Dec 12, 201911:00 AMWhat's Cooking

A look at the latest in local food, dining and drinking news

Former Saddle Rock space to reopen as Saigon Alley

Former Saddle Rock space to reopen as Saigon Alley

Photo courtesy of Saigon Alley

Styled by Aura Design Company, the first-floor of Saigon Alley features marble-topped tables and a bar lit by a row of dangling Edison bulbs.

Update: Saigon Alley, which soft-opened on Jan. 2, will host a grand opening on Friday, Jan. 10. Hours of operation will be Sun.-Thurs. 11 a.m.-3 p.m., 4 p.m.-12 a.m. and Fri.-Sat. 11 a.m.-3 p.m., 4 p.m.-2 a.m.

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The high-profile midtown spot near 18th and L that was once home to such eateries as L Wine Lounge, Capital Dime and Saddle Rock is set to reopen at the beginning of January as Saigon Alley, a Vietnamese restaurant from the owner of the next-door fast-casual spot Make Fish Poke & Sushi Burrito.

Owner Mymy Nguyen tapped local sister designers Elizabeth and Theresa Rainey of the newly minted Aura Design Company to help reimagine the 1,800-square-foot space—which has been closed for almost three years and features a street-level bar area and an upstairs dining room—into a welcoming contemporary restaurant that nods to Nguyen’s Vietnamese heritage. Out went the built-in wine cellar and imposing L-shaped bar, replaced by a statement bar piece at the restaurant’s entrance. Also making the vibe more inviting will be the removal of the opaque frosting from the side windows, which will let more natural light in.

The back bar features custom built-in shelves with cabinet doors boasting a pattern found in Vietnamese architecture and is meant to draw the eye of passersby. (Images courtesy of Aura Design Company)

“We did built-in [shelving] for the backbar with a few cabinet doors with custom-patterned inserts that were inspired by Vietnamese buildings, which you can see when you walk by,” says Theresa, adding that the placement of two wall murals, painted by local artist Madelyne Joan Templeton, “was another intentional decision to create interest and intrigue.”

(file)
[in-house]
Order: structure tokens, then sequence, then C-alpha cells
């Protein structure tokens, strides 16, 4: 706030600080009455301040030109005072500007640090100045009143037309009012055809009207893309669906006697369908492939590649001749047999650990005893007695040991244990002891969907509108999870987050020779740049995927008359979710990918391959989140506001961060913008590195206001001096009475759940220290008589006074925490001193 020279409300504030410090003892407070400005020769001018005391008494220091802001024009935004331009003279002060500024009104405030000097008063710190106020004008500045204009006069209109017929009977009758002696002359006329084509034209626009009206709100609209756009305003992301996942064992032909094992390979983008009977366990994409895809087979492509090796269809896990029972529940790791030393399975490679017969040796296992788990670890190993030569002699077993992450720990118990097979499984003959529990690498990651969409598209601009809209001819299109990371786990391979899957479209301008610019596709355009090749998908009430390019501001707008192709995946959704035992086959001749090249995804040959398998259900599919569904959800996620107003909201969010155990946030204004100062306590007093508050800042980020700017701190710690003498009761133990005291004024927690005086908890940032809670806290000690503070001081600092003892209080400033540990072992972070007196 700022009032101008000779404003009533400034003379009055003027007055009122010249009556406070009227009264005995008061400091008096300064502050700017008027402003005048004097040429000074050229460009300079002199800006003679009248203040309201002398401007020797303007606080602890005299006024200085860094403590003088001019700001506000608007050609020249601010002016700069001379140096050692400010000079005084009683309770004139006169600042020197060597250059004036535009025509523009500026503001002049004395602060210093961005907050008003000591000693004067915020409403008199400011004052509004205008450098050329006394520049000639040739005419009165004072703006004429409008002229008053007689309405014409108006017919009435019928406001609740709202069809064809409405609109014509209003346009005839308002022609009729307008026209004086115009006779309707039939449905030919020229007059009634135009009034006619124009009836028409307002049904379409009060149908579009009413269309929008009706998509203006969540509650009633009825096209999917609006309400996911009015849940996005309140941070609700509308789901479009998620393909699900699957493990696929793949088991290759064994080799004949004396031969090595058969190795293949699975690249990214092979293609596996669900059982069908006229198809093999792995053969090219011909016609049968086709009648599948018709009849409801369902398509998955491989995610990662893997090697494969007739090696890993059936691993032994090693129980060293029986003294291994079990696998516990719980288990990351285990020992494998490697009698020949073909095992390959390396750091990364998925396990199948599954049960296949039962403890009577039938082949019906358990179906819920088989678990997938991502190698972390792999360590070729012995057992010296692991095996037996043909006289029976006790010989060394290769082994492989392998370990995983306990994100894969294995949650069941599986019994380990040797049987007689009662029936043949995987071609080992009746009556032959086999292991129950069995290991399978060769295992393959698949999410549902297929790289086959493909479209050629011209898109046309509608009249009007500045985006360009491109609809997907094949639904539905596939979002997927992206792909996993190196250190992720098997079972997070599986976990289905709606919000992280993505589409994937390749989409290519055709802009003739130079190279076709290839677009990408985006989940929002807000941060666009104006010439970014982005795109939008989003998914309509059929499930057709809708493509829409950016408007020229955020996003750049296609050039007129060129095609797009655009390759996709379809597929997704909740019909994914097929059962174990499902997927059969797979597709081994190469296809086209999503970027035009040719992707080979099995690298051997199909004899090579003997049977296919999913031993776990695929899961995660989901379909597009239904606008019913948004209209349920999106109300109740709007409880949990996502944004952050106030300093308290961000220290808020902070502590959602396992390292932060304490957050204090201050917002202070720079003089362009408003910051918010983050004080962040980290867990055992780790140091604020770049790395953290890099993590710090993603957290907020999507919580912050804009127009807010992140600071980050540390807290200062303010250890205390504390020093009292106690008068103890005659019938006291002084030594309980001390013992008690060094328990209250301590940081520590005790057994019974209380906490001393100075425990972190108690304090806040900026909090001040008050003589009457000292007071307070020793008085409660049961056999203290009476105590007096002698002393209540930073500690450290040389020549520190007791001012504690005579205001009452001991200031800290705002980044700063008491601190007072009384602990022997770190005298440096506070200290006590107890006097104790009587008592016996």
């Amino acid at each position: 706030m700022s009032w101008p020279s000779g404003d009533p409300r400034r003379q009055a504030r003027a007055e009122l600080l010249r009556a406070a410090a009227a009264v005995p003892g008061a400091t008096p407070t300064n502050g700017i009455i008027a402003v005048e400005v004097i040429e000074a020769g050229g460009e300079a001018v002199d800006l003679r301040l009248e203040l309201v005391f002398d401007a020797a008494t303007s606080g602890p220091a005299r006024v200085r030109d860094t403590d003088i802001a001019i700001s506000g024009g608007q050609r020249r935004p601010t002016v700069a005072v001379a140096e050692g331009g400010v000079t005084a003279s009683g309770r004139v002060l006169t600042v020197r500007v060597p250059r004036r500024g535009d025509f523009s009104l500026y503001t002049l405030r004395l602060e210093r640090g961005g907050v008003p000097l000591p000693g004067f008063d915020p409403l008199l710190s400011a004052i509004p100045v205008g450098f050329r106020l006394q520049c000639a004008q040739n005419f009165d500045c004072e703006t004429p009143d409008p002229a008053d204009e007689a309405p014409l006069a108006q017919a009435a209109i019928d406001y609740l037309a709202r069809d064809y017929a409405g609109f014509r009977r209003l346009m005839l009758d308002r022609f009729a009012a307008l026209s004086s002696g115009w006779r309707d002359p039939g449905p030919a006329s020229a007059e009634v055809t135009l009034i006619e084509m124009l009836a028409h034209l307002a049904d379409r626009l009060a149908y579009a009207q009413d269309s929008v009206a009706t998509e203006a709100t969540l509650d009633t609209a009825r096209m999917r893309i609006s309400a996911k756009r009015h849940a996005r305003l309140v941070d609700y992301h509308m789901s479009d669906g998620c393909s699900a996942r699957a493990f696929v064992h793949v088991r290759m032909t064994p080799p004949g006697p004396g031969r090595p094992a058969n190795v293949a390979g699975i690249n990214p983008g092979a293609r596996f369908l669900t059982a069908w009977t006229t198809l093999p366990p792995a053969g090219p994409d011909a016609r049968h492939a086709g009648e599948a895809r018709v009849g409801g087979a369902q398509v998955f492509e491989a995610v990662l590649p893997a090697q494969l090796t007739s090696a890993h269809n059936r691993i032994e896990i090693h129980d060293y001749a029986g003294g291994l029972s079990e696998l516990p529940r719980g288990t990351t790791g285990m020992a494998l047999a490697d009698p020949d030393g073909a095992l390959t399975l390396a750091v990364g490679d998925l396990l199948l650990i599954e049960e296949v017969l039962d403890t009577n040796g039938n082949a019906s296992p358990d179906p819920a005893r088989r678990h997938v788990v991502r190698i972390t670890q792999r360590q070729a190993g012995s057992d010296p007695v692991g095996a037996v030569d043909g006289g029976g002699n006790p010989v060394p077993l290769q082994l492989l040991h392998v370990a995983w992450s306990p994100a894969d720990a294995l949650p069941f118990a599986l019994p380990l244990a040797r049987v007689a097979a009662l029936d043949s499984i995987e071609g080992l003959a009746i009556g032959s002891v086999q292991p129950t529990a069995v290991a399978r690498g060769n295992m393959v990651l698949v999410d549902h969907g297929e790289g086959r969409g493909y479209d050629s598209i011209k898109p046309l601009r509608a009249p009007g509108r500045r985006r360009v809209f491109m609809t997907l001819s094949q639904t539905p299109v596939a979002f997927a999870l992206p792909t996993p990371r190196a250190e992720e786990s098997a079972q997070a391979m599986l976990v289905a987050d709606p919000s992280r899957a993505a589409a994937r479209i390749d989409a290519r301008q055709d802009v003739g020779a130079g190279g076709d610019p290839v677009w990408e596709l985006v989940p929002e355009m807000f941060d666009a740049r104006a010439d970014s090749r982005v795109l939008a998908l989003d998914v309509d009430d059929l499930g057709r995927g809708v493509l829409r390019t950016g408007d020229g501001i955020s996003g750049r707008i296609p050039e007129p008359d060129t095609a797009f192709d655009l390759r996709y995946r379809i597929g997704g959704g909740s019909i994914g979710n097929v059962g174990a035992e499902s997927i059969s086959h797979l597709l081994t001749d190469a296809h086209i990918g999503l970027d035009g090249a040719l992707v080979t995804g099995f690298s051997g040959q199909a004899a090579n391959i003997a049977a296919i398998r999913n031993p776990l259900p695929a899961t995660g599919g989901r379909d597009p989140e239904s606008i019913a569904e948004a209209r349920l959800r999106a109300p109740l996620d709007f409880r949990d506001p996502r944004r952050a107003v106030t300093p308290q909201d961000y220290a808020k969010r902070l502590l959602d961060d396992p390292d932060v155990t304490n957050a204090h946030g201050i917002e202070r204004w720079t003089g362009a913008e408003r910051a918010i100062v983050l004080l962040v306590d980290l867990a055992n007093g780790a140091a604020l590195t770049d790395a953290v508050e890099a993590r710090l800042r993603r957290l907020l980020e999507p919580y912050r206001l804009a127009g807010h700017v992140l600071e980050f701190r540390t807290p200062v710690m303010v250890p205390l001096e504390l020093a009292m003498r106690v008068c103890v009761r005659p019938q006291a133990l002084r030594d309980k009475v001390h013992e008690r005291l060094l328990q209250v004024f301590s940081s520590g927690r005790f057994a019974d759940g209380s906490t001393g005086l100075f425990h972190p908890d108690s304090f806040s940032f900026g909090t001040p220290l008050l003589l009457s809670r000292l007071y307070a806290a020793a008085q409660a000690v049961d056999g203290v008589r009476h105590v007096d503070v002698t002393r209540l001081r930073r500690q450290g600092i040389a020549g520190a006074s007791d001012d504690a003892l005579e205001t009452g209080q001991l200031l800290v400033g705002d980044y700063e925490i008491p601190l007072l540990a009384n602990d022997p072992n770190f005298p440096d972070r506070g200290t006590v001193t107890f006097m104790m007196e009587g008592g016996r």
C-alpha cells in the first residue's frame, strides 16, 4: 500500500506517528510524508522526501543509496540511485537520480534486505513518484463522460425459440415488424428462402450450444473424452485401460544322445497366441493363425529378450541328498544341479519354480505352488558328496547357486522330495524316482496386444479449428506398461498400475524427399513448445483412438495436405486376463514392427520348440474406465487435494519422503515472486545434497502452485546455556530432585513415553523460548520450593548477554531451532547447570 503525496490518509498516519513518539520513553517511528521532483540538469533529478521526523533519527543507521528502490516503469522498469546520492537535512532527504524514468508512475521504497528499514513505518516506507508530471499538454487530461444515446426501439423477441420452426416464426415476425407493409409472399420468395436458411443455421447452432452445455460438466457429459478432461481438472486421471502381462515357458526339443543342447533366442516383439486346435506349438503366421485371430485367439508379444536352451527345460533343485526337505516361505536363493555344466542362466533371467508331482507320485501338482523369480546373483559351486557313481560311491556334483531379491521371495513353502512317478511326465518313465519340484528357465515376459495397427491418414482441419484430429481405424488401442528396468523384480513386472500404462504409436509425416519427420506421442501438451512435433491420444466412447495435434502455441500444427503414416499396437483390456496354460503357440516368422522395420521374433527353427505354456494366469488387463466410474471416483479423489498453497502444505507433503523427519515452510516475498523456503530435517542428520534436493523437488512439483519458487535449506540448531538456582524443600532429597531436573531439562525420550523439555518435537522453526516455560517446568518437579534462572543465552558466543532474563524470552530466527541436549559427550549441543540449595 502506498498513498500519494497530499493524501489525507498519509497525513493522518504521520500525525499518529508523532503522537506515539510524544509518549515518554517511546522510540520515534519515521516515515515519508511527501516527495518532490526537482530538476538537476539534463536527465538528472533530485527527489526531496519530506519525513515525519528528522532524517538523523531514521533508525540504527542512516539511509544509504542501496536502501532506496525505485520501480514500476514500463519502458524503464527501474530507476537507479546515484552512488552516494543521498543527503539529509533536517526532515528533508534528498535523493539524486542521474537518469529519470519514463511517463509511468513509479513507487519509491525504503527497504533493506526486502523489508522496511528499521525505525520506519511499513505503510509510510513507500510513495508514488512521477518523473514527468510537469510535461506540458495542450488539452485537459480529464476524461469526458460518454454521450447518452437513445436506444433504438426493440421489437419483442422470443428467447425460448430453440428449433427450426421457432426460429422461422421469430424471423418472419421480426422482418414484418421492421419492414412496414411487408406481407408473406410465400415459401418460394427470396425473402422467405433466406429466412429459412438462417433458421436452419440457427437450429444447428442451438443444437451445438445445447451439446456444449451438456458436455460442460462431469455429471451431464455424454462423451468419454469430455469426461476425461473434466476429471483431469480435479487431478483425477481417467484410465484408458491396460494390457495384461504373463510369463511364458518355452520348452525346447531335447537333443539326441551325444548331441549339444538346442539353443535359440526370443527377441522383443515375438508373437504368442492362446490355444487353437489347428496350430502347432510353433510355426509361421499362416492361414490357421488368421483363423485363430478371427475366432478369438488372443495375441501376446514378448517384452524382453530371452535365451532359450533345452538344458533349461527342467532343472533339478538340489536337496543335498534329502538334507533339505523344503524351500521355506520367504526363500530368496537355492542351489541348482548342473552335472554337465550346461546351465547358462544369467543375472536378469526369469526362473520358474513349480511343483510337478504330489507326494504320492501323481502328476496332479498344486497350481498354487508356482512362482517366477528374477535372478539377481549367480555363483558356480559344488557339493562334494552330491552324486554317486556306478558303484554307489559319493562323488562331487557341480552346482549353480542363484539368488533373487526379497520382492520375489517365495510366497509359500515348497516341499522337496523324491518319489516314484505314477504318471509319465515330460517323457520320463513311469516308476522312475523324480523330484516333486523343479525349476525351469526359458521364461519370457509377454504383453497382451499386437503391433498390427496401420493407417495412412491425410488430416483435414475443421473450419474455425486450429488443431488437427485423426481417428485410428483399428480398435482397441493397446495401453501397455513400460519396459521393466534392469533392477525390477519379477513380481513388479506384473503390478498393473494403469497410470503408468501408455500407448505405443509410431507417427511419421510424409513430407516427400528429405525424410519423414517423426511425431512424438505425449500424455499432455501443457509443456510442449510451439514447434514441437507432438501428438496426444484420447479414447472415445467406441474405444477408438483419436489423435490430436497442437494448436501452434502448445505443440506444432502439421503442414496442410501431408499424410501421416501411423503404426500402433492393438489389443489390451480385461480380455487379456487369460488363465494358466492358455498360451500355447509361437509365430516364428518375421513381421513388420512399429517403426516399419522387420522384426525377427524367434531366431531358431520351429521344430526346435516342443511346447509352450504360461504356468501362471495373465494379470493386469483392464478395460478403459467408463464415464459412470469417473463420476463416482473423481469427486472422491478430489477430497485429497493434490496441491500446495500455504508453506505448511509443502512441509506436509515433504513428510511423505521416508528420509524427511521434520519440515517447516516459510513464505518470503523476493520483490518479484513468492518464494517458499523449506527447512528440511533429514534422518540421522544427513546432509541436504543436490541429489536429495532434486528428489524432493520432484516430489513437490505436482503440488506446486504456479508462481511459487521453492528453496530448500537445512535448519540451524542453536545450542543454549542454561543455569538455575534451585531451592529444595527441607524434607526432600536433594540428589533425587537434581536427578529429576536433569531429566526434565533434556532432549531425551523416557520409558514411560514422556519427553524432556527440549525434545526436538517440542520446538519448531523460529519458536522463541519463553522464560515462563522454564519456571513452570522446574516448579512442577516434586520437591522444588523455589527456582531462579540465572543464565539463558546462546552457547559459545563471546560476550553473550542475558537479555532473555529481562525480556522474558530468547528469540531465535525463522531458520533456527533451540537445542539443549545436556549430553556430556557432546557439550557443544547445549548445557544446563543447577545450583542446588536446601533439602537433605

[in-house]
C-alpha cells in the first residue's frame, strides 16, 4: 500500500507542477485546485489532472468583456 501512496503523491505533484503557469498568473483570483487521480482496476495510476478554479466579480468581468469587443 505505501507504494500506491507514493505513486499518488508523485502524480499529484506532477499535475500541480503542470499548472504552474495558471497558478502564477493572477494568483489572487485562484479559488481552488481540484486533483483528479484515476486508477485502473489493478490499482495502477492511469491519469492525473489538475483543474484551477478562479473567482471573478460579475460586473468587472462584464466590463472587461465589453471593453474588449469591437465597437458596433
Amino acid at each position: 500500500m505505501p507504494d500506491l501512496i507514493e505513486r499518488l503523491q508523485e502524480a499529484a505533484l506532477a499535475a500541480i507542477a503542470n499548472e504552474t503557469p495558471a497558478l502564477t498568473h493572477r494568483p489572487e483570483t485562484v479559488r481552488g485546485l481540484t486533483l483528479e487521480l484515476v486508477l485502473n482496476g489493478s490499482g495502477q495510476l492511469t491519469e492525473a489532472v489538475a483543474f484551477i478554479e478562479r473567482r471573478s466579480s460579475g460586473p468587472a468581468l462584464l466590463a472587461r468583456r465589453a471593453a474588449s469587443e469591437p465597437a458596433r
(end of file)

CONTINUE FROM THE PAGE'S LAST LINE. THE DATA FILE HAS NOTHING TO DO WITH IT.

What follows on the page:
Banh mi tacos with pork, white onion and pickled daikon and carrots (Photo courtesy of Saigon Alley)

One mural—which depicts a Vietnamese woman atop a bike carrying colorful flowers—is strategically placed as the backdrop to the street-level lounge, which also features marble-topped tables and a custom double-sided banquette with woven backing (two community tables are also available for ground-floor dining). The second mural—a close-up portrait of the same woman through tall grass and oversized blossoms—greets visitors at the base of the stairs that lead to the mezzanine dining area, which includes alder wood tables, custom alder-wood-backed chairs and two half-moon-shaped booths with velvet banquettes. 

A Vietnamese woman sells blossoms by bike, including lotus flowers, crystal gems and lilies, in this mural on the restaurant's ground floor. (Photo by Madelyne Joan Templeton)

Nguyen—who is aiming for a dinner-only soft opening Jan. 1-9, with a grand opening Jan. 10—is drawing from family recipes for her menu of southern and central Vietnamese cuisine, which will include pho (with broth poured tableside), bánh mì tacos and a selection of Vietnamese tapas, including grilled skewered meats and beef carpaccio. The cocktails will also feature a Vietnamese influence, with ingredients like a simple syrup infused with pho spices, and Vietnamese fruits like jackfruit. Upon the grand opening, Saigon Alley will offer lunch and dinner, and host afternoon and late-night happy hours.

1801 L St. Visit Saigon Alley’s Instagram page for updates.

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